Whistle-blowing amendments have finally been enshrined into law.
This is the tweet from Professor AJ Brown, from Griffith University, who played a major role in whistle-blowing reforms by spearheading the Whistling While They Work project:
And Australia's new Corps Act whistleblower protections are law! Yes more to be done, but a huge step and breakthrough for stronger compensation rights, the duty to support & protect, & public interest disclosure @TIAustralia @FiMcLeodSC thankyou @KellyODwyer & @Senator_Patrick
Professor Brown published the tweet after the amendment passed both Houses of Parliament on Tuesday afternoon.
Later on, Transparency International Chair, Fiona Mcleod, tweeted:
today’s the day for #whistleblower amendments to pass. Thx @MakeMayoMatter for shout out to Jeff Morris #BankingRC who was brave enough to speak out, leading to over $50 million compensation to victims of poor financial advice, @ajbrownAus & @TIAustralia #auspol @ClareONeilMP
The Bill amendments, introduced to the Senate for the first time in December of 2017, will go a long way towards forcing organisations to reconsider their own approach to culture.
Last year, GRC Professional spoke to Denis Gentilin, former whistle-blower and Founder of the Human Systems Advisory. Gentilin not only stressed the importance of organisations having the right culture, but addressed the importance of risk and compliance having a reliable baseline to measure culture within their organisation.
“It is really a matter of executives and boards getting comfortable with these issues and recognising that, in any organisation, if you measure and create a proper baseline, you will always find issues and you must be prepared to face what you find in order to make the necessary changes.”
What will the new changes mean?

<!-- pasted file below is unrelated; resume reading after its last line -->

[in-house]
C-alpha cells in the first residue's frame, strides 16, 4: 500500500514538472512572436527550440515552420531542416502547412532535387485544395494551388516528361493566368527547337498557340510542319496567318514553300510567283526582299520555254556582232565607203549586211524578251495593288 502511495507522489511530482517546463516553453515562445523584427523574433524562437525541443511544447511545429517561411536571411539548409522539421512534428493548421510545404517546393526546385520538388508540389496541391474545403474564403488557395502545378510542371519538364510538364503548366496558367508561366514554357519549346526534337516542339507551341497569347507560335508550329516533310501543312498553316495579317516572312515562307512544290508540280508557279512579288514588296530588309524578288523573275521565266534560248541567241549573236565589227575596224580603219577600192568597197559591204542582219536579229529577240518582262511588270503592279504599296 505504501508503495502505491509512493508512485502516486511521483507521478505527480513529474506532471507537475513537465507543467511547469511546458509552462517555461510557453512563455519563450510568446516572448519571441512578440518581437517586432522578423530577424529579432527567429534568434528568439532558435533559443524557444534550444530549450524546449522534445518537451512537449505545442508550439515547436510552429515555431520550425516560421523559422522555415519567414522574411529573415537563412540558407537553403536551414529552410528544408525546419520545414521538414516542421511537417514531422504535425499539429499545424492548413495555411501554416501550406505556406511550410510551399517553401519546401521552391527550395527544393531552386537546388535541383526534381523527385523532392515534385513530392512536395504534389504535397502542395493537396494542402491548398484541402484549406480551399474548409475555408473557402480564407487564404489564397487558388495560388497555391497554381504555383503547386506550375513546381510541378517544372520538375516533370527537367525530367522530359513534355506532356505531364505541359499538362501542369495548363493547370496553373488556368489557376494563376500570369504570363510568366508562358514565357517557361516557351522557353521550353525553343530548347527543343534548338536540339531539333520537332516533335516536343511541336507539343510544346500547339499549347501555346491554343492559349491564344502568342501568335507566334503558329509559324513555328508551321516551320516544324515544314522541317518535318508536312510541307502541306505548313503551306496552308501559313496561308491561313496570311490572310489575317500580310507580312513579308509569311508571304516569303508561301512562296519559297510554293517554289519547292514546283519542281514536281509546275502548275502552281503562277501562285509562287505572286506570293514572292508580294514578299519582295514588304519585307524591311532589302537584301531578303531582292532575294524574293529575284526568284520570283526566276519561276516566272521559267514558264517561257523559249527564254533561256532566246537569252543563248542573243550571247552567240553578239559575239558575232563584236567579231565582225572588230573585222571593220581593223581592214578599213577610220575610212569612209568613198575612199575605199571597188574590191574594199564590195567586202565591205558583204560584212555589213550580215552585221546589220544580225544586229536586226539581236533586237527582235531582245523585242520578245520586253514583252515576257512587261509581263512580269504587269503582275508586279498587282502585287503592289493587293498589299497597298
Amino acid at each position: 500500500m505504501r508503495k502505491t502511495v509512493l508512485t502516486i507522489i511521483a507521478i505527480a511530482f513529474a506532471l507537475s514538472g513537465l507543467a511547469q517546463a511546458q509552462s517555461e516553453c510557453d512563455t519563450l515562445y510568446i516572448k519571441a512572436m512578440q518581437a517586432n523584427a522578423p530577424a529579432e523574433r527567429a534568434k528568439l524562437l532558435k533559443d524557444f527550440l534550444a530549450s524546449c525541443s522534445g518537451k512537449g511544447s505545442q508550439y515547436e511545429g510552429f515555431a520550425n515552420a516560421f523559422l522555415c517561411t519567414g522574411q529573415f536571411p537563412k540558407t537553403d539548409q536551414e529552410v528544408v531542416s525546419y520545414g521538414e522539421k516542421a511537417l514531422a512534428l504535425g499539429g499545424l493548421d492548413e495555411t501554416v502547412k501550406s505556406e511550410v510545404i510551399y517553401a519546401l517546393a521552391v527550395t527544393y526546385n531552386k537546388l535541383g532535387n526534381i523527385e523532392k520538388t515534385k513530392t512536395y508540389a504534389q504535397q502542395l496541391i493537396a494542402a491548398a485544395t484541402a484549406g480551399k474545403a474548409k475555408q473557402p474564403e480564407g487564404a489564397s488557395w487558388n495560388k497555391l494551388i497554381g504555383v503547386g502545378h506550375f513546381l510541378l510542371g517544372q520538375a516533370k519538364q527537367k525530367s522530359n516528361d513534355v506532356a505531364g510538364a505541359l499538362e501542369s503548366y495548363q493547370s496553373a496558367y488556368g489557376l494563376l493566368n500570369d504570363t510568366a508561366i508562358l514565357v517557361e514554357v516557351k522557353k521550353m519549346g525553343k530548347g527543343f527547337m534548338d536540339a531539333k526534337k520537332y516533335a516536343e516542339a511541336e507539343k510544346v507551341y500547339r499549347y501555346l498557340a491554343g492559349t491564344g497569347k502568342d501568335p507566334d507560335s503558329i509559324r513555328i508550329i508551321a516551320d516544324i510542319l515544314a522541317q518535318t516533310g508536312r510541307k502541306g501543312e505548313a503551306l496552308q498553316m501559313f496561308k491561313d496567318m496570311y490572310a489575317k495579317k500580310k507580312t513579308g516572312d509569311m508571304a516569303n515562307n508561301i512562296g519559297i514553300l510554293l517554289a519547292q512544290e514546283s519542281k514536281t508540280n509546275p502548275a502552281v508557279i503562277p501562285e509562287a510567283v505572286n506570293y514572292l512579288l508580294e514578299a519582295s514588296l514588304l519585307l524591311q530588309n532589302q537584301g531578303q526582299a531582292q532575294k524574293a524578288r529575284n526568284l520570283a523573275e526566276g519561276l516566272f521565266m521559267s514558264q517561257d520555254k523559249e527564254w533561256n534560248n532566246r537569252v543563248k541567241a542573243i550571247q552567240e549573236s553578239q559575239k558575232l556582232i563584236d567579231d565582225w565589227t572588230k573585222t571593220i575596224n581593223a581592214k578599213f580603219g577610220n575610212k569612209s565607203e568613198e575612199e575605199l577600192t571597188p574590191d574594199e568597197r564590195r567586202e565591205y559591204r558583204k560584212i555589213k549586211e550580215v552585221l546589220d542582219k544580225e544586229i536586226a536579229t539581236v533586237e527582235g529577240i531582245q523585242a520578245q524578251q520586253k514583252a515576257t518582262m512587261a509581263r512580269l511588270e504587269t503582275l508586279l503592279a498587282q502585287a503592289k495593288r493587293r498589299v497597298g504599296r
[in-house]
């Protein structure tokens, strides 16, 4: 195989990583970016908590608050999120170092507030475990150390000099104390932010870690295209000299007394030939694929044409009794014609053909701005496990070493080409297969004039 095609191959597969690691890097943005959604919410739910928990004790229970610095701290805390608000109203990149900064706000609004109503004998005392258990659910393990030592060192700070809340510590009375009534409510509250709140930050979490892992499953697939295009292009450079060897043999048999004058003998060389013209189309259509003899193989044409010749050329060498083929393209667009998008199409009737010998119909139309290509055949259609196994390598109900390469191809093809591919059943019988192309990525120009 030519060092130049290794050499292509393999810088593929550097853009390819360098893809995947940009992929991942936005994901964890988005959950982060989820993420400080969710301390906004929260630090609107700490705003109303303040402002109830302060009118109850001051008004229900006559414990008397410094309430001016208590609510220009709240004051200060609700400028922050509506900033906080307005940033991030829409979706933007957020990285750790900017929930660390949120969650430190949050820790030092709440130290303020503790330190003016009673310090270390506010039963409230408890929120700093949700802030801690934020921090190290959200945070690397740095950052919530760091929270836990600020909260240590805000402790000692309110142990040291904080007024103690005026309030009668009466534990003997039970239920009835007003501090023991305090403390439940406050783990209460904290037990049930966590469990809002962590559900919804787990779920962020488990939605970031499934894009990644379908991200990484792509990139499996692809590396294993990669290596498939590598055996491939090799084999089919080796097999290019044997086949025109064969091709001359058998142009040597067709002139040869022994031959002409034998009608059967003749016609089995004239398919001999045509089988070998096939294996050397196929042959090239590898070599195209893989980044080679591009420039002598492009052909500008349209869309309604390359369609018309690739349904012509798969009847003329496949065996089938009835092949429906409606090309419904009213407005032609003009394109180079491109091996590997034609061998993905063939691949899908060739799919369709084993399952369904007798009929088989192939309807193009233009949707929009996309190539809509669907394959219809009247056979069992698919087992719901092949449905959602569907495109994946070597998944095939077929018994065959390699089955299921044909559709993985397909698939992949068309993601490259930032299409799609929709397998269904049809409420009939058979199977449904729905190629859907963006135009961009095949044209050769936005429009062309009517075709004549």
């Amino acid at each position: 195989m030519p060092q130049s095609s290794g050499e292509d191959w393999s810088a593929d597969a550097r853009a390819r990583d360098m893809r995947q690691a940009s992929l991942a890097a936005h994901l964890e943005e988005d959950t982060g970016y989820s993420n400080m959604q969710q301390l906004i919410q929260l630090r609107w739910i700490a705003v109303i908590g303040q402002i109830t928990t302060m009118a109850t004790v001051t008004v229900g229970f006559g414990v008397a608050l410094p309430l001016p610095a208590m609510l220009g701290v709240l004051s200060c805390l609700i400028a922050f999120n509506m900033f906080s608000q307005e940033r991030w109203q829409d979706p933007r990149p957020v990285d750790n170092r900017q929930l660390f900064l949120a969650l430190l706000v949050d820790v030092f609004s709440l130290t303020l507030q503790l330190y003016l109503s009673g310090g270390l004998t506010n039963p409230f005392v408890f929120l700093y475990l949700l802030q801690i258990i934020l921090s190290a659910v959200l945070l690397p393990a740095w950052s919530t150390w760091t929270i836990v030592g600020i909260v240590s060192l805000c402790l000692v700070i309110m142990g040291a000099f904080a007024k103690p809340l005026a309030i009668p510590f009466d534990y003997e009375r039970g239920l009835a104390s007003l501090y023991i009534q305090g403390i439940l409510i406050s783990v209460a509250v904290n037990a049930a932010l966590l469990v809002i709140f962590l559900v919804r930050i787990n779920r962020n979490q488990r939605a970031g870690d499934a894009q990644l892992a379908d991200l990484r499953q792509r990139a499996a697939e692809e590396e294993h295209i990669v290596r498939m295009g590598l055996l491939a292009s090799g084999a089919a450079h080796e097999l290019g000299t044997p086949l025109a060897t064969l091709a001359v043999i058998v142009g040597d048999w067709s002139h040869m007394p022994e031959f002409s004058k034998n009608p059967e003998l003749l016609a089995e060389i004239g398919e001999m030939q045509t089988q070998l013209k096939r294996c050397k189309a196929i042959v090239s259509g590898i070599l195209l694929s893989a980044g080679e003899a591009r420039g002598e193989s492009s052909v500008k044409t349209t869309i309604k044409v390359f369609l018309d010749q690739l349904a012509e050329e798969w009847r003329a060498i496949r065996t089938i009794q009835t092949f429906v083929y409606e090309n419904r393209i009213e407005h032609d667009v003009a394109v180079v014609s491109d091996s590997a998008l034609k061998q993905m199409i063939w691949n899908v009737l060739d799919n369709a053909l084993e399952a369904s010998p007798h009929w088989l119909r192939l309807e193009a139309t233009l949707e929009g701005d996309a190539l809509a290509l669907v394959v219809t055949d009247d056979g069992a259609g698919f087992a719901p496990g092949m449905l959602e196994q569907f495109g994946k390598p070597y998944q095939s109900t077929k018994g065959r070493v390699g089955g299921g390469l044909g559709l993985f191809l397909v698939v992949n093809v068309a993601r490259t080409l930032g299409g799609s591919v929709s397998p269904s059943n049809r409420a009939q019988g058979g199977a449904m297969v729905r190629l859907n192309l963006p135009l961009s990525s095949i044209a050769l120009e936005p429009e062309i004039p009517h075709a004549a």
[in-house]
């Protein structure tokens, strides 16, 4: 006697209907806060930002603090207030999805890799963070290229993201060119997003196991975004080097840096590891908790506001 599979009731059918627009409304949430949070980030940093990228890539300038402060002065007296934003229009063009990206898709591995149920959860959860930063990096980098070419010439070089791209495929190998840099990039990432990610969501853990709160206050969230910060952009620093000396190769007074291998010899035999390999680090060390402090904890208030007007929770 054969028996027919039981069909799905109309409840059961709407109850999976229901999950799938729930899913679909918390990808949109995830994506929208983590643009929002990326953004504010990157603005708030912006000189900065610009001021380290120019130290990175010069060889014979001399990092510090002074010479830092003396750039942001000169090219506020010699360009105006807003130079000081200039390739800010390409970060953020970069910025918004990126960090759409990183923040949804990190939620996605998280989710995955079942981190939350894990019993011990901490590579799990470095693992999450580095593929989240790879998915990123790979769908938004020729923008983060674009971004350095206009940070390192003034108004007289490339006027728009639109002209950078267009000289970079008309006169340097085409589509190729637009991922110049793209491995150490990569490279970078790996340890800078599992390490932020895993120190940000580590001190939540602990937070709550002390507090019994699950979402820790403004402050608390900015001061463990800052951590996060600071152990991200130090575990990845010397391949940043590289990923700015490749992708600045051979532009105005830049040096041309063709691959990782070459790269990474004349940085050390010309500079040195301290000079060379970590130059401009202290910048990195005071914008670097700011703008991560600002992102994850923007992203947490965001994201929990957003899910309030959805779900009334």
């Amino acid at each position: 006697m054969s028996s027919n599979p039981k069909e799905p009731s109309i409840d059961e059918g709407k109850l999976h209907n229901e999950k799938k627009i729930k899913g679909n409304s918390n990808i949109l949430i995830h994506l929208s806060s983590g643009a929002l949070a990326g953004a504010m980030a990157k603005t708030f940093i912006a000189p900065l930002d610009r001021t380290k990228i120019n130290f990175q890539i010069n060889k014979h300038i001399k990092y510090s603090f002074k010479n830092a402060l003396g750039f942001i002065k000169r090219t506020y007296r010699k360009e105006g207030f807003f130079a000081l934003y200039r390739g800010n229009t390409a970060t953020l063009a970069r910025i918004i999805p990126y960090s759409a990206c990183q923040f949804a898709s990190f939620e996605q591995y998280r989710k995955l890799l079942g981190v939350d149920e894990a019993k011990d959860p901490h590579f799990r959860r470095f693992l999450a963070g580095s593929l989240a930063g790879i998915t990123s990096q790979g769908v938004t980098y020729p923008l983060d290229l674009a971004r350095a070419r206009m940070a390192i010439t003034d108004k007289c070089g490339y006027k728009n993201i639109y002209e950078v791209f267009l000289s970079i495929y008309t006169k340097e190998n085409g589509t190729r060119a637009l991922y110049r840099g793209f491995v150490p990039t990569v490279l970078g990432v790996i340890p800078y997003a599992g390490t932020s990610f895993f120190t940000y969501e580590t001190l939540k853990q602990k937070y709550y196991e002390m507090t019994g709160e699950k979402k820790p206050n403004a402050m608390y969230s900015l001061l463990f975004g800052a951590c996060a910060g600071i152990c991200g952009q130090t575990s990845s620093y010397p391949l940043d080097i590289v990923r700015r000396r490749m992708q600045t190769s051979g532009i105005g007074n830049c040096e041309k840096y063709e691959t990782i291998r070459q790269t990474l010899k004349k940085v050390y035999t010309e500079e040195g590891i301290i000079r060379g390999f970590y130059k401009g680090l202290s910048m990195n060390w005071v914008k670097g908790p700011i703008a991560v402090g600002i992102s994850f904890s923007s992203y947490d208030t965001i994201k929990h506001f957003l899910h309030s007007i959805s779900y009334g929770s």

GRC Professional caught up with Nathan Luker, General Manager of YourCall, a provider of whistle-blowing solutions. According to Luker, the passing of the amendments is an important step because protections have been lacking in the past.
With corporate culture being one of the major challenges highlighted in the Hayne Royal Commission report, the question is whether these new protections will make a difference?
“Yes,” believes Luker. “Compliance is no longer an option. Clear obligations are imposed on organisations. A timeframe is set. There are increased penalties—up to $200,000 for an individual and $1 million for a body corporate for breaching the legislation. It will be difficult, if not impossible, to fake compliance with the new legislation. The leadership, officers and employees alike must get behind it. Whilst directly regulating only listed and large private companies, smaller and government organisations will also need to be mindful of the benchmarks set by these new whistle-blower legislation requirements.”
Luker said the new legislation includes:
That whistle-blowers no longer have to provide their identity to be eligible for protection;
Heavy penalties for disclosing the identity of a whistle-blower without their consent;
A provision to make it easier for whistle-blowers to seek redress and compensation for victimisation;
Strengthened immunities for whistle-blowers; and
Expanded orders that may be made by a court in favour of a person who has suffered loss, damage, or injury as a result of detrimental conduct.
Updated: 21 February 2019
Days after the release passage of the legislation of the two houses was announced the Australian Securities and Investment Commission (ASIC) welcomed the new reforms.
And that the corporation’s regulator’s Office of the Whistleblower will have a major role implementing the reforms which will commence from July 1st of this year.
In official statement from ASIC the executive Director Warren Day said, “These reforms will help ASIC to perform our important regulatory role by encouraging people who have observed misconduct to come forward. They complement the measures we have put in place since 2014 to improve our processes for assessing whistleblower reports and communicating with whistleblowers during our inquiries.”